1.6 Statistical mechanics for non-physics problems
1.6.1 A common framework, many elds of interest
1.6.2 Social systems
1.6.3 Economics and nance
1.6.4 Neural networks
1.6.5 Other biological systems
1.6.6 Signal processing
1.6.7 Computer science
2 The network theory 
2.1 Motivations and denitions
2.1.1 Ubiquity of networks
2.1.2 The birth of graph theory
2.1.3 The main features of a graph
2.1.4 Enriching the network metaphor
2.2 A path towards more realistic networks
2.2.1 The comparison between observed and reproduced features .
2.2.2 Reproducing the observed average distance and clustering coe cient
2.2.3 Reproducing the observed degree distribution
2.3 Studying graphs as a branch of probability theory
2.3.1 A mathematical description
2.3.2 Combinatorial problems on graphs
2.4 Phase transitions, critical phenomena and statistical physics approach
2.4.1 Dynamics on networks, dynamics of networks
2.4.2 Statistical physics and network theory
2.4.3 Critical phenomena on networks
2.5 Examples of other problems
2.5.1 The detection of communities
2.5.2 Networked versions of other problems
3 Contagion dynamics on graphs 
3.1 General framework
3.1.1 The problem and its range of applicability
3.1.2 Epidemic processes and compartmental models
3.1.3 The choice of the dynamics
3.1.4 The characteristics of the graph
3.1.5 One spreading phenomenon, many possible questions
3.1.6 Dierent approaches
3.2 Minimal contagious sets in random regular graphs
3.2.1 Denition of the problem
3.2.2 The energy function
3.2.3 Mapping to other standard problems in graph theory
3.3 The cavity method treatment
3.3.1 The replica symmetric RS formalism
3.3.2 The breaking down of the RS assumption
3.3.3 1RSB and energetic 1RSB formalism
3.3.4 The energetic 1RSB formalism
3.4 Main results
3.4.1 The solutions of the problem
3.4.2 Analytical results
3.4.3 Numerical results
3.5 Future perspectives
4 Exploring networks 
4.1 Graph exploration and random walks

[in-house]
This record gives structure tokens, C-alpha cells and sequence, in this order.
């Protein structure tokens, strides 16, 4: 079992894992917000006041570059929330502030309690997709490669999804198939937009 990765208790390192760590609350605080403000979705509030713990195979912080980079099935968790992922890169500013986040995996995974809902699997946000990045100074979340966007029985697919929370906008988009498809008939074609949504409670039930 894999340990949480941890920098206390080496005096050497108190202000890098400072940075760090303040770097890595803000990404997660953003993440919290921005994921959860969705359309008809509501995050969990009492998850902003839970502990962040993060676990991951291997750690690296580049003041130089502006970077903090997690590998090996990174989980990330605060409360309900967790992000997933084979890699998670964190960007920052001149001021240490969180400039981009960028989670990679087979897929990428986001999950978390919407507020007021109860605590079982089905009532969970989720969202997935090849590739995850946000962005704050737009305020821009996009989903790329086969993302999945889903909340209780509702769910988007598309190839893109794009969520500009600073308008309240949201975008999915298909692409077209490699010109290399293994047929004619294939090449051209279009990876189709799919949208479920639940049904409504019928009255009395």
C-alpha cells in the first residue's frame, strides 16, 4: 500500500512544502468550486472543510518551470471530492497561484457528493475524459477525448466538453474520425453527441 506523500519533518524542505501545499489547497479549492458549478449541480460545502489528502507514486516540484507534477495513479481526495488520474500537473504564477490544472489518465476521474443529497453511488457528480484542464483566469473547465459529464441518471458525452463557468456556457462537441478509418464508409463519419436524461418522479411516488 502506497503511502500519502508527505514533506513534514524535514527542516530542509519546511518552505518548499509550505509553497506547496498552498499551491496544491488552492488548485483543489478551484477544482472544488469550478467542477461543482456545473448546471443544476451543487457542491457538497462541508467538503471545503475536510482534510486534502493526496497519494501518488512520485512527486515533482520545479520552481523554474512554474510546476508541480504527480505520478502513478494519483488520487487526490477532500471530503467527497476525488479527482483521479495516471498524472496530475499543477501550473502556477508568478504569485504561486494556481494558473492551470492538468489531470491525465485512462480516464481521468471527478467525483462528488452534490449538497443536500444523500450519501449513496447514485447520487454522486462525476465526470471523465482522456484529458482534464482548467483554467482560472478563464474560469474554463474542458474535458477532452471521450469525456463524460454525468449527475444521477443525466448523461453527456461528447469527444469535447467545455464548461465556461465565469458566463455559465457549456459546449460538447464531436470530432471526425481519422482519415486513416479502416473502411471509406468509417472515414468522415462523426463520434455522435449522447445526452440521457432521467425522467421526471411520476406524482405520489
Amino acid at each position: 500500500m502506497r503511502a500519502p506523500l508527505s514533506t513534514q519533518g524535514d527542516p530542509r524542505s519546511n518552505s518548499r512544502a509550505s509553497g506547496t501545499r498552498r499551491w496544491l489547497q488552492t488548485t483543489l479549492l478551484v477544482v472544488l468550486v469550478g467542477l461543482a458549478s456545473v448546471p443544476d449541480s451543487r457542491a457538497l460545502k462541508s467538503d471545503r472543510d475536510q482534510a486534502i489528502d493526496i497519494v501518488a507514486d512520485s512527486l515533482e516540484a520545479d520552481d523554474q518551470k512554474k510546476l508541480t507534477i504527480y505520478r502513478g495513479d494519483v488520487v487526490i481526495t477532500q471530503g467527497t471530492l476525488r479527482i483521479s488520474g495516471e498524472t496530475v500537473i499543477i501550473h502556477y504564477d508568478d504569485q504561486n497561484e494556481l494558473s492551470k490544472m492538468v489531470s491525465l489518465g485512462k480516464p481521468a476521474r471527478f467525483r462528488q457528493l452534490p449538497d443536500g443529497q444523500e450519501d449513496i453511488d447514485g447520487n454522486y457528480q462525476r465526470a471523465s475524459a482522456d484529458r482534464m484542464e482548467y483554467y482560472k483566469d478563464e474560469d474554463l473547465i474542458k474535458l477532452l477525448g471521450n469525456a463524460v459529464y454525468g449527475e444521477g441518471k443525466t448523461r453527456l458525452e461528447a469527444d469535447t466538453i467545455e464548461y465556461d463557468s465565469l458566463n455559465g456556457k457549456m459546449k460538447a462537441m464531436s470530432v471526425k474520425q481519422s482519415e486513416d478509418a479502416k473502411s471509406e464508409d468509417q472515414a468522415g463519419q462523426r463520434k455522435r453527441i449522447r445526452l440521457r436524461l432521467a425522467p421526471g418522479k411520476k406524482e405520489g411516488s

4.1.1 Exploring a graph, a very general problem
4.1.2 Interest and applications in dierent elds
4.1.3 Random walks on graphs
4.1.4 Joining the two: graph exploration through random walks
4.2 Rare event statistics on random walks on networks
4.2.1 The problem
4.2.2 The model
4.2.3 The large deviations
4.3 Main results
4.3.1 A degree-based approximation
4.3.2 Localisation transition
4.3.3 Mode-switching transition
4.4 Summary and future perspectives
4.4.1 Summary
4.4.2 Better understanding of the critical behaviour
4.4.3 Dierent functions
4.4.4 Functions taking value on the links
4.4.5 Dierent topologies
4.4.6 Improvement of clustering techniques
5 Inferring the graph 
5.1 Motivation, applications and connection to other problems
5.1.1 Motivation
5.1.2 The matrix completion problem
5.1.3 The collaborative ltering
5.2 The inference of a network of interactions from a partial knowledge of the correlations
5.2.1 Denition of the problem
5.2.2 Motivation, applications and previous work
5.3 The model
5.3.1 Statistical context of the project
5.3.2 Prior, posterior and optimal estimate of the model
5.4 Choosing the couplings and evaluating the performances
5.4.1 Articial models
5.4.2 The geometry of J
5.4.3 Generating synthetic J
5.4.4 The observables
5.5 Main analytical results
5.5.1 Reasons justifying the study of the Hessian
5.5.2 Derivation of the Hessian
5.5.3 Derivation of the Hessian in the eigenbasis of C
5.5.4 Perturbative approximation of the Hessian
5.6 The heuristics
5.6.1 Choices based on inference
5.6.2 Heuristics making use of the Hessian
5.6.3 Intractability of the complete Hessian
5.6.4 Diagonal elements of the Hessian
5.6.5 Validity of the perturbative approximation
5.7 Initial knowledge and eects of measurements
5.7.1 Choice of the initial condition
5.7.2 Update of C after a measurement
5.8 Results
5.8.1 Dependency on the initial condition
5.8.2 The exploration-exploitation trade-o
5.8.3 Dierent heuristics on a xed geometry
5.8.4 Dierent graphs, dierent features
5.9 Future perspectives
5.9.1 Biological applications
5.9.2 Theoretical challenges
5.9.3 More complicated heuristics
5.10 Appendices
5.10.1 Caveat on the procedure for creating synthetic J
5.10.2 The value of the couplings
5.10.3 Regularisation and noise
5.10.4 Uniqueness of the minimum
5.10.5 Completion of the initial condition
6 Conclusions and perspectives 
6.1 The network theory in the big data era
6.1.1 The end of theory?
6.1.2 An example of rich data analysis: Quora
6.1.3 New solutions to old questions
6.1.4 The future of network theory
6.2 More data, same problems
6.2.1 Optimisation of spreading on networks
6.2.2 Extreme events in network exploration
6.2.3 Inferring networks with partial information
A Minimal contagious sets in random regular graphs
B Rare events statistics of random walks on networks: localization and other dynamical phase transitions